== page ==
US Army Air Force 1st Lt. Melvin B. Meyer, 25, of Pattonville, Missouri, was killed during World War II. His remains were officially identified on Sept. 9, 2022. Composite by Kenna Lee/Coffee or Die Magazine.
The family of a B-17G bombardier, who was thought to have died when his plane was shot down in 1944, is making plans to lay their ancestor to rest 79 years later.
On Tuesday, Jan. 17, the Defense POW/MIA Accounting Agency announced they accounted for US Army Air Forces 1st Lt. Melvin B. Meyer on Sept. 9, 2022.
“For them to bring him home after all these years is incredible,” Meyer’s great-nephew, Jim Crum, 68, told Coffee or Die Magazine.
Crum said Meyer is slated to be buried in a marked tomb in Jefferson Barracks National Cemetery in St. Louis, Missouri, in May before Memorial Day.
Formation of the Flying Fortresses of the 91st Bomb Group, 8th Air Force, en route to the target of the day. National Archives photo.
During World War II, Meyer was assigned to the 569th Bombardment Squadron, 390th Bombardment Group, 13th Bombardment Wing, 8th US Army Air Force. He was a part of a bombing mission over Leipzig, Germany, on May 29, 1944.
His bomber, serial number 42-39953, had been rechristened twice before it was named “Yankee Doodle Dandy.” Previously, and under records released to Coffee or Die Magazine by Jim Bell, an identification specialist with the Past Conflict Repatriations Branch in Fort Knox, Kentucky, it went by “Dutch Cleaner.” And then “Flying Coffin.”
The plane was ambushed by German Air Force — Luftwaffe — fighters, caught fire, and came crashing down 28 miles northeast of the German city.
Six crew members parachuted to safety, including copilot 2nd Lt. Robert E. “Bob” Patterson, radio operator Staff Sgt. Weldon A. Pillow, waist gunners Staff Sgt. Lester A. Miller and Staff Sgt. William J. “Bill” Striffler, tail gunner Staff Sgt. Joe Finch, and Staff Sgt. George Hauskins. All became prisoners of war.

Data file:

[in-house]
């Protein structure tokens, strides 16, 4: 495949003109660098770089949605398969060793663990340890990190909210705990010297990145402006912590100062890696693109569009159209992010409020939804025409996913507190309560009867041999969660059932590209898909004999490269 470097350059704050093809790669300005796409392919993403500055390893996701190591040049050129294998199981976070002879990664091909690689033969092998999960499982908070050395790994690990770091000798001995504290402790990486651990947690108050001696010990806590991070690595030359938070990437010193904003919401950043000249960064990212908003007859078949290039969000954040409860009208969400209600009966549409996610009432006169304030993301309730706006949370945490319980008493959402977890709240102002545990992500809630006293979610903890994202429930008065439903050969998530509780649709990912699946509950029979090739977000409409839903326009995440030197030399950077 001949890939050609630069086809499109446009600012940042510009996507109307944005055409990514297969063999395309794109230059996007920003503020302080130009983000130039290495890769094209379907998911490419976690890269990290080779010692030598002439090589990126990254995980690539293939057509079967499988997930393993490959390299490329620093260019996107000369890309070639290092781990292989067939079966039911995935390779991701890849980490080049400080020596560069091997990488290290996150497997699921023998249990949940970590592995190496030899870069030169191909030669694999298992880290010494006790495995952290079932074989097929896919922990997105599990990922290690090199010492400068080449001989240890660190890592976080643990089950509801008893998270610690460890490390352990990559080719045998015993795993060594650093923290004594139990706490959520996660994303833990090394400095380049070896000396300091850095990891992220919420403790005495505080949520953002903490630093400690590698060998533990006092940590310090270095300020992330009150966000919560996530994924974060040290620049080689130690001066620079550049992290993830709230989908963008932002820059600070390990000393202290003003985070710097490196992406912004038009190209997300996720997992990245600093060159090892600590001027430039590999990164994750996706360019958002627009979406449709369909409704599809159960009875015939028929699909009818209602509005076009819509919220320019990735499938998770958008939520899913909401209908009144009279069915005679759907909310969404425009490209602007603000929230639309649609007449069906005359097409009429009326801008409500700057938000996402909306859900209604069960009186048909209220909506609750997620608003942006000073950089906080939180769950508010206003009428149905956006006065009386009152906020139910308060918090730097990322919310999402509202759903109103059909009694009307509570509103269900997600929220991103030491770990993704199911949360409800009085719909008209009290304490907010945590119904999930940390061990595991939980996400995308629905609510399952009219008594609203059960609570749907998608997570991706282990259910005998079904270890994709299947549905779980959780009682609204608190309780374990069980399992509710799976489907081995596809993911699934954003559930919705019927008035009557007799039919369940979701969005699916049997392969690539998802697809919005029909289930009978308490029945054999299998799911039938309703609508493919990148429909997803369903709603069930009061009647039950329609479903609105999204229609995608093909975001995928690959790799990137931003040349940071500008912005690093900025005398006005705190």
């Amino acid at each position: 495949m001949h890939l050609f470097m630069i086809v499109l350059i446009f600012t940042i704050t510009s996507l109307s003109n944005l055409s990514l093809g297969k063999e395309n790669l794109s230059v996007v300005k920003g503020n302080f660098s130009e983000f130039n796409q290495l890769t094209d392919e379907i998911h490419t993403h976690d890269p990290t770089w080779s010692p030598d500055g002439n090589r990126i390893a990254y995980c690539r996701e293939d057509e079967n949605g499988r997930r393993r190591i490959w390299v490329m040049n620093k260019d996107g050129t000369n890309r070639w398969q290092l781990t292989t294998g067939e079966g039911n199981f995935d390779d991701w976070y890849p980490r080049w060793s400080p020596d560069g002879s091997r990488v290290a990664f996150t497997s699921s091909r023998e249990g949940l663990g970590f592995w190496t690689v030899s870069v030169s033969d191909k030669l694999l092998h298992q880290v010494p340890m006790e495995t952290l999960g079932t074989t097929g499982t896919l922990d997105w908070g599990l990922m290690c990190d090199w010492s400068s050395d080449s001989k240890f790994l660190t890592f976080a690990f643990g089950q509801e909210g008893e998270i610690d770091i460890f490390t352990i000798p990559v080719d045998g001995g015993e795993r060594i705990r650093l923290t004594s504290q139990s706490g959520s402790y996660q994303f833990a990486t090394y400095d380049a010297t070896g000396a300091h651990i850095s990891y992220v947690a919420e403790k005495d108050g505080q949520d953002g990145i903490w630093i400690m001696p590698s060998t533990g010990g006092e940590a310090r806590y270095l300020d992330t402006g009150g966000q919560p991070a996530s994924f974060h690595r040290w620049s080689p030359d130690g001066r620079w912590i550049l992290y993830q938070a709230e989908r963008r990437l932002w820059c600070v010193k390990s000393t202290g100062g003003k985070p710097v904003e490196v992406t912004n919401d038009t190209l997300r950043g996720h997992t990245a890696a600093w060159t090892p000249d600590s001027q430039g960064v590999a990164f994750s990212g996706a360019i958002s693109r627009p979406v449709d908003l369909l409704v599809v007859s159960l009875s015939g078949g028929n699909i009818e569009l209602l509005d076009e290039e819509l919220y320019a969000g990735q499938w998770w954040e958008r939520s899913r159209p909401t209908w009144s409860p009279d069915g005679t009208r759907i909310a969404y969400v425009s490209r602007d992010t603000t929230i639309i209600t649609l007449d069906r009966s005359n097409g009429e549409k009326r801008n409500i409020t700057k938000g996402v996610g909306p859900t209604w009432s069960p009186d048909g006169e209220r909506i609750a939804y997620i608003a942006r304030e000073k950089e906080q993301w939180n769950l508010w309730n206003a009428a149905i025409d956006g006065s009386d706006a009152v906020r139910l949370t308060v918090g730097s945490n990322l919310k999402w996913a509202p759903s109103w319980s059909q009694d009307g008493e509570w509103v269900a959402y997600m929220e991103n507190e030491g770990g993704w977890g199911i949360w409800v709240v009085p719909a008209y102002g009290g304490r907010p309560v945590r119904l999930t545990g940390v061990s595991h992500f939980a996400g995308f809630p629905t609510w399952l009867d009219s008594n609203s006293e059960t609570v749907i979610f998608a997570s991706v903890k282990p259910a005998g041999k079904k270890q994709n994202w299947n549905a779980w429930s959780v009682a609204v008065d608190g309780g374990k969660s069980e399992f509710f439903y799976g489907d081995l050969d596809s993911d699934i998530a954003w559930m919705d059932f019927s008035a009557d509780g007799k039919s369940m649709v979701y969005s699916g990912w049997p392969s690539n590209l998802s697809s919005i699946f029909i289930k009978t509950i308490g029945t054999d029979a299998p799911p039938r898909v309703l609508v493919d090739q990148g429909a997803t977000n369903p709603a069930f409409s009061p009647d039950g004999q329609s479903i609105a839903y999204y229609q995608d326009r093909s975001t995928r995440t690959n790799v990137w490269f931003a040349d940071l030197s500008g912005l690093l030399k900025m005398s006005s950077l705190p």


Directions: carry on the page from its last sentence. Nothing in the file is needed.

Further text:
The Defense POW/MIA Accounting Agency determined that US Army Air Forces 1st Lt. Melvin B. Meyer, 25, of Pattonville, Missouri, was killed during World War II, and his remains were officially identified on Sept. 9, 2022. Defense POW/MIA Accounting Agency photos.
The plane crashed near Horst and the remaining four crew members — 1st Lt. Carl D. Nesbitt, navigator 2nd Lt. Wayne L. Dyer, bombardier Meyer, and Tech. Sgt. Lyle L. Larson, the engineer and top turret gunner, were thought to have died on impact. The bodies were buried in a local cemetery.
Crum was told the prisoners of war said in their debrief that Meyer was last seen helping the gunner, Larson, who had been wounded by a .22mm shell, don his parachute.
“It’s sad that four more men lost their lives over one man, but that’s the way it is,” Crum said. “‘There’s no man left behind’ type deal.”
Larson is the only crew member yet to be announced as identified by the Defense POW/MIA Accounting Agency.
Melvin B. Meyer is shown among fellow US Army Air Force service members. Photo courtesy of the Casualty and Mortuary Affairs Operations Center.
The American Graves Registration Command found remains of one of the crew members in September 1946, but when the Berlin Wall went up, the Soviet Union prevented further investigation of the cemetery.
The young World War II bombardier was declared non-recoverable on April 21, 1953.
DPAA’s predecessor organization, the Joint POW/MIA Accounting Command, discovered the crash site in July 2012. In 2019, the DPAA contracted History Flight, Inc., to excavate.